Payroll

IRS guidance: Is it a tip or a service charge?

 The IRS recently issued guidance on the difference between a tip and a service charge.

The distinction is important because service charges are considered revenue of the establishment. To the extent that the service charges are, in turn, paid to the employees, that amount is compensation, subject to all payroll taxes and withholdings.

The employer’s calling the payment a “tip” is not conclusive. Customer payments are considered tips when all of the following requirements are met:

1. The amount must not be determined by the employer.

2. The customer has full discretion to determine the amount of the payment.

3. The payment must be freely made.

4. The customer can generally decide who receives the payment.

The IRS believes that the absence of any of these components suggests that the payment is a service charge instead of a tip.

This is an important clarification because the amount of com­pensation paid to employees affects not only the computation of payroll and withholding taxes due but also the calculation of other benefits based on compensation. In addition, service charges are not eligible for the employer tip credit.

In Announcement 2012-25, the IRS advises all businesses to make any needed system or procedure changes to fully conform to these rules by Jan. 1, 2013.

Tax credit for hiring qualified veterans extended, expanded

A new act extends the work opportunity tax credit for one year but only for qualified veterans who begin work before Jan. 1, 2013. The act also makes a number of changes for hiring qualified veterans.

The Three Percent Withholding Repeal and Job Creation Act was signed by President Obama on Nov. 21, 2011.

Effective for individuals who begin work after Nov. 21, 2011, a qualified veteran is a veteran who is certified by the designated local agency as falling within one of the following categories:

1. The individual is a member of a family receiving assistance under a food stamp program for at least three months, all or part of which is during the 12-month period ending on the hiring date.

2. The individual is entitled to compensation for a service-connected disability and either:

  • Has a hiring date that is no more than one year after having been discharged or released from active duty in the U.S. Armed Forces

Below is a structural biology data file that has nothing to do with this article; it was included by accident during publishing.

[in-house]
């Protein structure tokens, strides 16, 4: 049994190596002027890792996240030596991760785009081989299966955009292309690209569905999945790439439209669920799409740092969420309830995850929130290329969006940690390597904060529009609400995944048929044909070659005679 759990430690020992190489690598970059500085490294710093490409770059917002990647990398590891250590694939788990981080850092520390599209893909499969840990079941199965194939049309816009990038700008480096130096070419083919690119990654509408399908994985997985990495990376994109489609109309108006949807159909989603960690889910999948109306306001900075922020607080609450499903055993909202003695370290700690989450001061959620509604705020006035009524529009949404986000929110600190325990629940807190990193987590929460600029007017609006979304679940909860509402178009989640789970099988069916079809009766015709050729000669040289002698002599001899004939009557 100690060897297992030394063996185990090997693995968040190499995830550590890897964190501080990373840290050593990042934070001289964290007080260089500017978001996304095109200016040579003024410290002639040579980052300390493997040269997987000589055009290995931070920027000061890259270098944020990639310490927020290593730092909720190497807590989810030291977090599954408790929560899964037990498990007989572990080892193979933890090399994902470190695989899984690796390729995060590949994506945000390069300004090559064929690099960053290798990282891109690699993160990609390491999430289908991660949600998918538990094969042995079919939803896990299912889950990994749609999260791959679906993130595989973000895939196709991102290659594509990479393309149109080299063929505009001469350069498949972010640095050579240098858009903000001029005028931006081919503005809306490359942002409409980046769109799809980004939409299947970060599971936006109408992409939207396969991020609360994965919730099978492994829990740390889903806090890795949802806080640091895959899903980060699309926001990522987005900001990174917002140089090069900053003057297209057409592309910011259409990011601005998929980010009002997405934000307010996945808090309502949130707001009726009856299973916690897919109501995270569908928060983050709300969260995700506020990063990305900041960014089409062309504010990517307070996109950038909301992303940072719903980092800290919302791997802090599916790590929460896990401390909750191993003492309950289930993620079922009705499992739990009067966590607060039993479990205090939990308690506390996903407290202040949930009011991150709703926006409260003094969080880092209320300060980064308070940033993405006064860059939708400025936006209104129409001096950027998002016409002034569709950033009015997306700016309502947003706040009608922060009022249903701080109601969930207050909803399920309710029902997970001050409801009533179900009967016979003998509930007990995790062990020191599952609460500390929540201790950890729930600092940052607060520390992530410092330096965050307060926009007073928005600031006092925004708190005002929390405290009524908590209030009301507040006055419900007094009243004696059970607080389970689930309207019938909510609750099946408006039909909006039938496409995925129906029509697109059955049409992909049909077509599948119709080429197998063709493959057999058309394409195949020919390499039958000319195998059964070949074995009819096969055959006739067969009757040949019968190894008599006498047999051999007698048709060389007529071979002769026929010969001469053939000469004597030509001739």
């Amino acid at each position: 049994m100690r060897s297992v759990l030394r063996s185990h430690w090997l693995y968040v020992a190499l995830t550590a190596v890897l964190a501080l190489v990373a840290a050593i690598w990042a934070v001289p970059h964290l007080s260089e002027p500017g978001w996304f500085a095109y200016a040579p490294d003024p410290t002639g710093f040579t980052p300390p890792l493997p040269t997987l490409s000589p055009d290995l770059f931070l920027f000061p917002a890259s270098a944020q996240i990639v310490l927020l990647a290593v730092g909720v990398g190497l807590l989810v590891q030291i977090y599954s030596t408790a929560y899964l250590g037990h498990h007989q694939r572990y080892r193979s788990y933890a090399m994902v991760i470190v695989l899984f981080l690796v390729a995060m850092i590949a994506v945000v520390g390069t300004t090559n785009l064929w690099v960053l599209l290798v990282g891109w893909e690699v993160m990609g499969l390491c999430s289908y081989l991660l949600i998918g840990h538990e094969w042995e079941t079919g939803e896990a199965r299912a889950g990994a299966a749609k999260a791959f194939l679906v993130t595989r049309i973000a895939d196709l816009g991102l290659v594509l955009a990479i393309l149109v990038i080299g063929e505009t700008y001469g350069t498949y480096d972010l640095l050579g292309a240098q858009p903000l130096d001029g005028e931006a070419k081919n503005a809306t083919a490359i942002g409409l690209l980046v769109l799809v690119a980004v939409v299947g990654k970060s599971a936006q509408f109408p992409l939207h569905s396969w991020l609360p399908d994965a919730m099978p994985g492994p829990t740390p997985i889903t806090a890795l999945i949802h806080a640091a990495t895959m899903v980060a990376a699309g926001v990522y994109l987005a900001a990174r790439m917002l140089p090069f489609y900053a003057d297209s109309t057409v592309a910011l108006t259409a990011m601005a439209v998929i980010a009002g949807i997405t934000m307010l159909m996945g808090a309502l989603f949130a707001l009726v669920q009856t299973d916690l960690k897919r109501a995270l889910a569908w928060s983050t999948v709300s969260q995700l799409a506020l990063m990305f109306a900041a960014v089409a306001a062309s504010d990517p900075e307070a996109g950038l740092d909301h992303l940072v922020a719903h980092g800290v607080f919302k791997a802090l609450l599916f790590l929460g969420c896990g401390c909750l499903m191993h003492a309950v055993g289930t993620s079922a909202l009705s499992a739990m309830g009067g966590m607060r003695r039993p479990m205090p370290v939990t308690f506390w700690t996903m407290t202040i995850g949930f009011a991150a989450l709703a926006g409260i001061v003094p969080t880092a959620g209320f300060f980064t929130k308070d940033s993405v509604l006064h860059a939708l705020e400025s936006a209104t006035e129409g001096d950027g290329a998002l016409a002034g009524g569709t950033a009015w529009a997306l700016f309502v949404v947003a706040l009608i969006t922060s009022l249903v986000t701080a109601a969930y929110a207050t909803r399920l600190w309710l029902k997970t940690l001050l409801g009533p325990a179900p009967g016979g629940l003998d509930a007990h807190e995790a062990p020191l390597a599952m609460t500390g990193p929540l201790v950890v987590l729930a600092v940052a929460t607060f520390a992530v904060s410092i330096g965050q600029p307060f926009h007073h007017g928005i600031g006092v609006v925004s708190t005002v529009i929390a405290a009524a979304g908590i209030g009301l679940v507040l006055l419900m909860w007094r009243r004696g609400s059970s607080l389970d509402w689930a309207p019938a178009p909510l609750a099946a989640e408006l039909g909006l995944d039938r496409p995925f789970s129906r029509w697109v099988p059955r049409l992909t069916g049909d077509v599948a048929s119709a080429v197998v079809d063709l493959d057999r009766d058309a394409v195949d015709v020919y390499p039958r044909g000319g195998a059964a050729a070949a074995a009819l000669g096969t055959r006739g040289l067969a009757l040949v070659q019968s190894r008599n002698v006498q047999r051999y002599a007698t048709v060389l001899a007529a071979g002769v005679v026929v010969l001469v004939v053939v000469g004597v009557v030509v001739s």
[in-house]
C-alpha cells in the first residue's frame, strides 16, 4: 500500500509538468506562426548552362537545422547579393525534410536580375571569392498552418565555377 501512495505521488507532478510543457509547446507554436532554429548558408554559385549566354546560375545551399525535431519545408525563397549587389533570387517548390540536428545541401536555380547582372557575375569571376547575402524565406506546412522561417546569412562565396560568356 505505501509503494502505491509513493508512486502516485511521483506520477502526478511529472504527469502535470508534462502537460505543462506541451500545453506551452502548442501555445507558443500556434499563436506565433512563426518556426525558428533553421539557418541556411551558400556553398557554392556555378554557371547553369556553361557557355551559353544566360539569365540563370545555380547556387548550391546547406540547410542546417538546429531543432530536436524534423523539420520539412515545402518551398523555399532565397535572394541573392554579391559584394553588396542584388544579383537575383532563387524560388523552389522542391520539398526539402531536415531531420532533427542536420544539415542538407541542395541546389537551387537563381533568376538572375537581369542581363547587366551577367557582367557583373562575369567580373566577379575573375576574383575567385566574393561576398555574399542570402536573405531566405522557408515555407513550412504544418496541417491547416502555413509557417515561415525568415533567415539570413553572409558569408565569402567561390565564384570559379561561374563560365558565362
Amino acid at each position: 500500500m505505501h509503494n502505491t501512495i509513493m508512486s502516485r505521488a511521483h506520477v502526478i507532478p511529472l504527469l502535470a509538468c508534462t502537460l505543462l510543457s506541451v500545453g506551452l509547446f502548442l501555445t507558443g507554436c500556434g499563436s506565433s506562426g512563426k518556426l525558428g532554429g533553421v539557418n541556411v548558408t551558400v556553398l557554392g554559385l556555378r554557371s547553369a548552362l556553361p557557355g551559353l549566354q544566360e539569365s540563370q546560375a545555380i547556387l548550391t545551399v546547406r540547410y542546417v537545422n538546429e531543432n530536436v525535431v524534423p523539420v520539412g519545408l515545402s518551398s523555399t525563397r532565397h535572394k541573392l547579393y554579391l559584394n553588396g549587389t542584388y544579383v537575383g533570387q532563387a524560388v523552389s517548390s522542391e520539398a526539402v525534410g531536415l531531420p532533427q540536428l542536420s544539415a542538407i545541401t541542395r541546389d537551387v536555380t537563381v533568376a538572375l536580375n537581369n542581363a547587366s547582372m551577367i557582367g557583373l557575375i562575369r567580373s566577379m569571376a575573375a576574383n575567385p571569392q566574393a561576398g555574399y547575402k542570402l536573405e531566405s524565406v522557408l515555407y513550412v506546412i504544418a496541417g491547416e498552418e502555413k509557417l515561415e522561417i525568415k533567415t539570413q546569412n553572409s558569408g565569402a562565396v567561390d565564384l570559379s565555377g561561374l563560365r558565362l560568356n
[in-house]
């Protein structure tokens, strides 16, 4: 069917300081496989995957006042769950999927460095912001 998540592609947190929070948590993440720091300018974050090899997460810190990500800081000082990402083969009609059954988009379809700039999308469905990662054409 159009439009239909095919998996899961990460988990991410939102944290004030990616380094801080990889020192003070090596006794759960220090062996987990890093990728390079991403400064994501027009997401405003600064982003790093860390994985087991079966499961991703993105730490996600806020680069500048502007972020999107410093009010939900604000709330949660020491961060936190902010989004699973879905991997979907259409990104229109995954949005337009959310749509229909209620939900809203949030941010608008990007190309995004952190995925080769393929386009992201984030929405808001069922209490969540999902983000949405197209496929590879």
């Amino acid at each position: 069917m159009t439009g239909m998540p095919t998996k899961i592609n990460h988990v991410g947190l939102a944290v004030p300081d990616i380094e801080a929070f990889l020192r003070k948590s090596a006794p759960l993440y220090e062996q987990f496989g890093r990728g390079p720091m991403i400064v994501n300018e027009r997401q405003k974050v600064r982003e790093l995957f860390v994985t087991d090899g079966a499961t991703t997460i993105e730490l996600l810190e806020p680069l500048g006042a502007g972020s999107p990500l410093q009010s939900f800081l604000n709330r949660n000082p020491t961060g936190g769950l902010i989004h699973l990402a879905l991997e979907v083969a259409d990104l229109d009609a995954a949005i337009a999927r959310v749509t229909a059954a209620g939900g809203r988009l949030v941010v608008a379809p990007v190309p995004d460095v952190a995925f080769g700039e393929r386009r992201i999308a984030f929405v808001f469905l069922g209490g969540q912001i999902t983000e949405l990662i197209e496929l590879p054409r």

• Has aggregate periods of unemployment during the one-year period ending on the hiring date that equal or exceed six months

3. The individual has aggregate periods of unemployment during the one-year period ending on the hiring date that equal or exceed four weeks (but less than six months).

4. The individual has aggregate periods of unemployment during the one-year period ending on the hiring date that equal or exceed six months.

The last two categories of qualified veterans are new under the act.

Effective for individuals who begin work after Nov. 21, 2011, the maximum amount of qualifying first-year wages against which the credit may be claimed is:

  • $12,000 for an individual who is a qualified veteran entitled to compensation for a service-connected disability and has a hiring date that is no more than one year after having been discharged or released from active duty. The maximum credit is $4,800 (40 percent of $12,000).
  • $24,000 for an individual who is a qualified veteran entitled to compensation for a service-connected disability and has aggregate periods of unemployment during the one-year period ending on the hiring date that equal or exceed six months. The maximum credit is $9,600 (40 percent of $24,000).
  • $14,000 for an individual who is a qualified veteran having aggregate periods of unemployment during the one-year period ending on the hiring date that equal or exceed six months. The maximum credit is $5,600 (40 percent of $14,000).

A tax-exempt employer may claim a credit for hiring qualified veterans as if it were not tax-exempt. The credit is allowed against the Social Security tax that the exempt employer would otherwise have to pay on the wages of all its employees during the one-year period beginning with the day the veteran goes to work for the tax-exempt organization.

2011 Overview: End-of-year tax legislation

In the closing days of 2011, Congress passed tax legislation that temporarily extended a payroll tax cut, but did not extend two important depreciation incentives – a lack of action that will be important as taxpayers plan their income and deductions for 2012.

For 2011, Congress reduced by 2 percent the employee share of the Social Security tax and the self-employment tax rates, hoping to stimulate consumer spending.

However, when it came time to extend this cut for 2012, Congress could not agree on how to pay for a one-year extension. So, the 2 percent waiver of Social Security tax was effective through Feb. 29, 2012.

In February 2012, Congress finally agreed to extend the payroll tax cut through the rest of the year, and President Obama signed this extension into law on Feb. 22, 2012.